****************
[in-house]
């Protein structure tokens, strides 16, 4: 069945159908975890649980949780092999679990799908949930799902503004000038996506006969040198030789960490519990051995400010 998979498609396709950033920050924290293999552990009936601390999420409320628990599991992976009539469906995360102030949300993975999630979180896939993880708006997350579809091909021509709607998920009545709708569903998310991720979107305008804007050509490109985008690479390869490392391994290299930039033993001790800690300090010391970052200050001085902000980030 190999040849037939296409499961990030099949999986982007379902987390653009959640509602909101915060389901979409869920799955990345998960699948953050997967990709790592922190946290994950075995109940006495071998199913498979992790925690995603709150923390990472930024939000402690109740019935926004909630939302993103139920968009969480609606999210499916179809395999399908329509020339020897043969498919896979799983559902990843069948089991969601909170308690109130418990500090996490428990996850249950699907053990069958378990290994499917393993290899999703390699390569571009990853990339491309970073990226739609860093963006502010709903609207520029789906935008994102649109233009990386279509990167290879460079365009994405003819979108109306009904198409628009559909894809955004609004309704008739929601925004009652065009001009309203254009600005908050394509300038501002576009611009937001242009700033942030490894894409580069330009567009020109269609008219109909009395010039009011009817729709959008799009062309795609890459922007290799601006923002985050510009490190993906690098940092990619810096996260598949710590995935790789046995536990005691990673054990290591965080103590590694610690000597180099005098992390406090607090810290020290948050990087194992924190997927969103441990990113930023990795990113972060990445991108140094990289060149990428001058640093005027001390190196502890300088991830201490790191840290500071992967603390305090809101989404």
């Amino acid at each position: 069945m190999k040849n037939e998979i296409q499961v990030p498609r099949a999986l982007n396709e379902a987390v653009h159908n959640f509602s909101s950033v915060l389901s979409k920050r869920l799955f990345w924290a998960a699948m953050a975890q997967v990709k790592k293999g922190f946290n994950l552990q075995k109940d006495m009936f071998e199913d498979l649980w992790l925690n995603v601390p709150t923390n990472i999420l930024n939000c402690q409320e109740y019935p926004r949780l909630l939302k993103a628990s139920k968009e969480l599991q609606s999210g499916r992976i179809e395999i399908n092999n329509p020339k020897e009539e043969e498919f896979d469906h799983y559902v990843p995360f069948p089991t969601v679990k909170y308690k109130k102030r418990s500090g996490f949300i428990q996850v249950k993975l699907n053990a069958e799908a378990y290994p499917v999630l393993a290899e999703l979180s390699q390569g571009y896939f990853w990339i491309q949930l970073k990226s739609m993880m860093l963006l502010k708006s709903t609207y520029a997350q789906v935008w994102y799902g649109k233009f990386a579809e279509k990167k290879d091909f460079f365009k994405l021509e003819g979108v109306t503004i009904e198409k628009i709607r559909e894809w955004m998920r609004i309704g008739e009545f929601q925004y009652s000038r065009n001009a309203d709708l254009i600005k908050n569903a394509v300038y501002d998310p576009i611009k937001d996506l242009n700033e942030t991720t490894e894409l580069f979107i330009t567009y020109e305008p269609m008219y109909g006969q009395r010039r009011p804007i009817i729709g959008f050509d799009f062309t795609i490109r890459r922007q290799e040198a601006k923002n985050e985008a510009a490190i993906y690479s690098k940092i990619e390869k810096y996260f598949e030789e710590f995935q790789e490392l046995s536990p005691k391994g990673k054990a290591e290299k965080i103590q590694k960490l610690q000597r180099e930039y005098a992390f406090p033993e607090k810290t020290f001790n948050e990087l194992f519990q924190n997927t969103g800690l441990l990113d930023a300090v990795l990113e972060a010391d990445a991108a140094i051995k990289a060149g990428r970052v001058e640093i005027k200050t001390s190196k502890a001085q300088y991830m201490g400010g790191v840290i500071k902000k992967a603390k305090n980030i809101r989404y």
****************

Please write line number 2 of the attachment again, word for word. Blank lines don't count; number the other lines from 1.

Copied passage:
């Protein structure tokens, strides 16, 4: 069945159908975890649980949780092999679990799908949930799902503004000038996506006969040198030789960490519990051995400010 998979498609396709950033920050924290293999552990009936601390999420409320628990599991992976009539469906995360102030949300993975999630979180896939993880708006997350579809091909021509709607998920009545709708569903998310991720979107305008804007050509490109985008690479390869490392391994290299930039033993001790800690300090010391970052200050001085902000980030 190999040849037939296409499961990030099949999986982007379902987390653009959640509602909101915060389901979409869920799955990345998960699948953050997967990709790592922190946290994950075995109940006495071998199913498979992790925690995603709150923390990472930024939000402690109740019935926004909630939302993103139920968009969480609606999210499916179809395999399908329509020339020897043969498919896979799983559902990843069948089991969601909170308690109130418990500090996490428990996850249950699907053990069958378990290994499917393993290899999703390699390569571009990853990339491309970073990226739609860093963006502010709903609207520029789906935008994102649109233009990386279509990167290879460079365009994405003819979108109306009904198409628009559909894809955004609004309704008739929601925004009652065009001009309203254009600005908050394509300038501002576009611009937001242009700033942030490894894409580069330009567009020109269609008219109909009395010039009011009817729709959008799009062309795609890459922007290799601006923002985050510009490190993906690098940092990619810096996260598949710590995935790789046995536990005691990673054990290591965080103590590694610690000597180099005098992390406090607090810290020290948050990087194992924190997927969103441990990113930023990795990113972060990445991108140094990289060149990428001058640093005027001390190196502890300088991830201490790191840290500071992967603390305090809101989404």